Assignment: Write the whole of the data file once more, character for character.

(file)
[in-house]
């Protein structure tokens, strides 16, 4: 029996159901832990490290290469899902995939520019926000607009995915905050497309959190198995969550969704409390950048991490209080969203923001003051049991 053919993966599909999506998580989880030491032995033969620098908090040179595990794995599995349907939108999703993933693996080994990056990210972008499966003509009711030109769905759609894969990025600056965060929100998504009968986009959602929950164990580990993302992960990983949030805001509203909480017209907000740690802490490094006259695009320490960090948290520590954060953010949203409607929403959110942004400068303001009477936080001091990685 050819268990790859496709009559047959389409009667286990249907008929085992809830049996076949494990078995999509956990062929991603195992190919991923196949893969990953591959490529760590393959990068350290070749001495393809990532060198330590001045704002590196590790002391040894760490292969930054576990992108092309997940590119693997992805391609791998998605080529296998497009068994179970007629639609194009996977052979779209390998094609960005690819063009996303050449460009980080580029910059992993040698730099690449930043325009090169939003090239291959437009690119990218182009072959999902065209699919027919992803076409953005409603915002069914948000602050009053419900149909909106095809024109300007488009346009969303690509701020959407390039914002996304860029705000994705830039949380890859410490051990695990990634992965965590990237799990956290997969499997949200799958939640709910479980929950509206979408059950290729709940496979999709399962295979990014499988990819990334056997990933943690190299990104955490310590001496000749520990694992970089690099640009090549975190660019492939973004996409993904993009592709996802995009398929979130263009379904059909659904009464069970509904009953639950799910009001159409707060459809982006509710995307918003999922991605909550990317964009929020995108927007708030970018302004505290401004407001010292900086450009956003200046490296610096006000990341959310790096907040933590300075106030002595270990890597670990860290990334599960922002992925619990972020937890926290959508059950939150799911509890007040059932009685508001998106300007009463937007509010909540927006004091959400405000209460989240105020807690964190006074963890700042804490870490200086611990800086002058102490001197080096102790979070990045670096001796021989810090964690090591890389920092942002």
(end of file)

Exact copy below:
[in-house]
């Protein structure tokens, strides 16, 4: 029996159901832990490290290469899902995939520019926000607009995915905050497309959190198995969550969704409390950048991490209080969203923001003051049991 053919993966599909999506998580989880030491032995033969620098908090040179595990794995599995349907939108999703993933693996080994990056990210972008499966003509009711030109769905759609894969990025600056965060929100998504009968986009959602929950164990580990993302992960990983949030805001509203909480017209907000740690802490490094006259695009320490960090948290520590954060953010949203409607929403959110942004400068303001009477936080001091990685 050819268990790859496709009559047959389409009667286990249907008929085992809830049996076949494990078995999509956990062929991603195992190919991923196949893969990953591959490529760590393959990068350290070749001495393809990532060198330590001045704002590196590790002391040894760490292969930054576990992108092309997940590119693997992805391609791998998605080529296998497009068994179970007629639609194009996977052979779209390998094609960005690819063009996303050449460009980080580029910059992993040698730099690449930043325009090169939003090239291959437009690119990218182009072959999902065209699919027919992803076409953005409603915002069914948000602050009053419900149909909106095809024109300007488009346009969303690509701020959407390039914002996304860029705000994705830039949380890859410490051990695990990634992965965590990237799990956290997969499997949200799958939640709910479980929950509206979408059950290729709940496979999709399962295979990014499988990819990334056997990933943690190299990104955490310590001496000749520990694992970089690099640009090549975190660019492939973004996409993904993009592709996802995009398929979130263009379904059909659904009464069970509904009953639950799910009001159409707060459809982006509710995307918003999922991605909550990317964009929020995108927007708030970018302004505290401004407001010292900086450009956003200046490296610096006000990341959310790096907040933590300075106030002595270990890597670990860290990334599960922002992925619990972020937890926290959508059950939150799911509890007040059932009685508001998106300007009463937007509010909540927006004091959400405000209460989240105020807690964190006074963890700042804490870490200086611990800086002058102490001197080096102790979070990045670096001796021989810090964690090591890389920092942002």